Time wasted by confusing emails
Published 13/06/2012 | 04:42
Town hall bosses are "exasperated" at the time cuts-hit staff have to spend dealing with thousands of confusing emails from Whitehall, a public spending watchdog has said.
And they are also fed-up with rushed consultations on central government policies - most of which breach a code of practice and are timed during holiday periods.
An investigation by the National Audit Office (NAO) found there was a "high risk of waste" and project failure if local authority experience was not properly tapped.
And while most communications were of "good quality", the NAO concluded, bad practice was likely to be even more costly at a time when councils were being asked to do more with less cash.
In one month alone, March, authorities received 744,115 emails from Whitehall departments and their agencies - sending back 610,794 in the other direction. But some contained multiple links and "pages of unnecessary text", the NAO said, pointing the finger at the insufficient oversight of the standards of communications.
"Local authorities are exasperated by the poor signposting of some communications they receive from central government departments, which wastes the time of the hundreds of people who receive each one.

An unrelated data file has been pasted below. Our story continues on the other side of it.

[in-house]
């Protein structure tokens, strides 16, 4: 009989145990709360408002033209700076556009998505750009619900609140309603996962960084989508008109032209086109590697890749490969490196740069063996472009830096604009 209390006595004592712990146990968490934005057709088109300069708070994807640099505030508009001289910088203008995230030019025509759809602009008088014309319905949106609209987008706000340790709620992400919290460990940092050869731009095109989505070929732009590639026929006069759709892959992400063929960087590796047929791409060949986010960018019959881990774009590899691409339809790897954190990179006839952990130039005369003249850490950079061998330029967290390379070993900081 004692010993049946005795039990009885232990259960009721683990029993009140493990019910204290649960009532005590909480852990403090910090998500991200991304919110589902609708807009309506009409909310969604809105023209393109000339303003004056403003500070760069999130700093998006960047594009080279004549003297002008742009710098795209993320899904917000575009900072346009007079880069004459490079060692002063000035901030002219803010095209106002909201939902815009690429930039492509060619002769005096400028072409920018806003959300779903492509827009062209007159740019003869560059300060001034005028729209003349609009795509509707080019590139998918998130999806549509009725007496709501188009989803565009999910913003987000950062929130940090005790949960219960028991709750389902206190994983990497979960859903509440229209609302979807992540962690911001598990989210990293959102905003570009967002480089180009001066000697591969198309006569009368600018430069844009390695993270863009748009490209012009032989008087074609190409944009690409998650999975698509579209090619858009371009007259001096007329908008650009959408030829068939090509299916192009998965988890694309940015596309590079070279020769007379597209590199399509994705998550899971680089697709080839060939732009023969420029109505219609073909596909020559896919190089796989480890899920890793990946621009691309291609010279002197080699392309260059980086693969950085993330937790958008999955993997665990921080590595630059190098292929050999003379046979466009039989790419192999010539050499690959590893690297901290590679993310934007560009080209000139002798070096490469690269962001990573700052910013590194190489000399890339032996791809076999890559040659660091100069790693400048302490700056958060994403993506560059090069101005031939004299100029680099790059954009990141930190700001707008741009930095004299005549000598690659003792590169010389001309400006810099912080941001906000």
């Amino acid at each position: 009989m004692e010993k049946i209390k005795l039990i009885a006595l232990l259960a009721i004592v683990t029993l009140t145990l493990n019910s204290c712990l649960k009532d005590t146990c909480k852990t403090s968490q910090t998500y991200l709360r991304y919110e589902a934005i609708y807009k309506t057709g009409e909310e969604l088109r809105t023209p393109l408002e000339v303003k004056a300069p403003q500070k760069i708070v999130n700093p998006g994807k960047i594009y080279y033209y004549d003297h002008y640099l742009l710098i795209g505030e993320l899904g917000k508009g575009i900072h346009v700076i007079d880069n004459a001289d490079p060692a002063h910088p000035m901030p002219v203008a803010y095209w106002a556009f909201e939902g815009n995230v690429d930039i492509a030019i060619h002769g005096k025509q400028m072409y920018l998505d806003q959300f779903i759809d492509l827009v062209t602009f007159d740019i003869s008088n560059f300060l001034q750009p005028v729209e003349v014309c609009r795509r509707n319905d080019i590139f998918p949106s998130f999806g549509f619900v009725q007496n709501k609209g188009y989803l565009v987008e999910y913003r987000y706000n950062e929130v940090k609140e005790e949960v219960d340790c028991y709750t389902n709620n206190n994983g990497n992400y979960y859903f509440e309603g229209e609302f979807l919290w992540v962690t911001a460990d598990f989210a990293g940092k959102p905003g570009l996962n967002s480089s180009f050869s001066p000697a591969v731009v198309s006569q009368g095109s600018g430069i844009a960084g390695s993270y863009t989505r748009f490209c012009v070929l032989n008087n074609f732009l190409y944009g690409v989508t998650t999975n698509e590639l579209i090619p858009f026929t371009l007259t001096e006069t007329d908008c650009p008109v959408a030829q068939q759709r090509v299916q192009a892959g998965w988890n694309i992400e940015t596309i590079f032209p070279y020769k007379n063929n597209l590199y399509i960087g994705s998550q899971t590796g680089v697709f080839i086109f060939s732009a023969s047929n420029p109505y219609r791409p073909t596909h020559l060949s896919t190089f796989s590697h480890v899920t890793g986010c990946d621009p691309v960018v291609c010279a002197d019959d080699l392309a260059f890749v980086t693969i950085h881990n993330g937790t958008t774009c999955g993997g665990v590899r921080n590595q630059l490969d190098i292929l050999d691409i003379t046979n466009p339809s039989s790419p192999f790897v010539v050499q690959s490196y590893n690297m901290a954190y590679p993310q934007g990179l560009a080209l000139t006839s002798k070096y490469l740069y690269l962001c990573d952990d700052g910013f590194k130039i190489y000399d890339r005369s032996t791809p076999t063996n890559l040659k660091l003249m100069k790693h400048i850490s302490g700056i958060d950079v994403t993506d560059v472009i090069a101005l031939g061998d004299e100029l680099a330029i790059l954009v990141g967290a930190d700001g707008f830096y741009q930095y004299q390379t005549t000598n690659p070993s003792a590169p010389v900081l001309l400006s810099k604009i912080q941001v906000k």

"This is a particular concern to local authority managers working with fewer staff following cost reductions, who therefore need to understand and act on communications more quickly.
"While the wasted time caused by a single poorly-designed communication to a single recipient may be small, the effect is multiplied where a communication is going to hundreds of local authorities, all repeating the same actions and thought processes to work out the message."
NAO head Amyas Morse said: "As the local delivery of services becomes an ever greater concern of central government, how departments and local government communicate with one another becomes all the more important.
"Communication and engagement between central and local government are inherently challenging, especially given the differences in priorities, ways of doing business and pressures. Communications need to be clear, timely and take account of these cultural differences."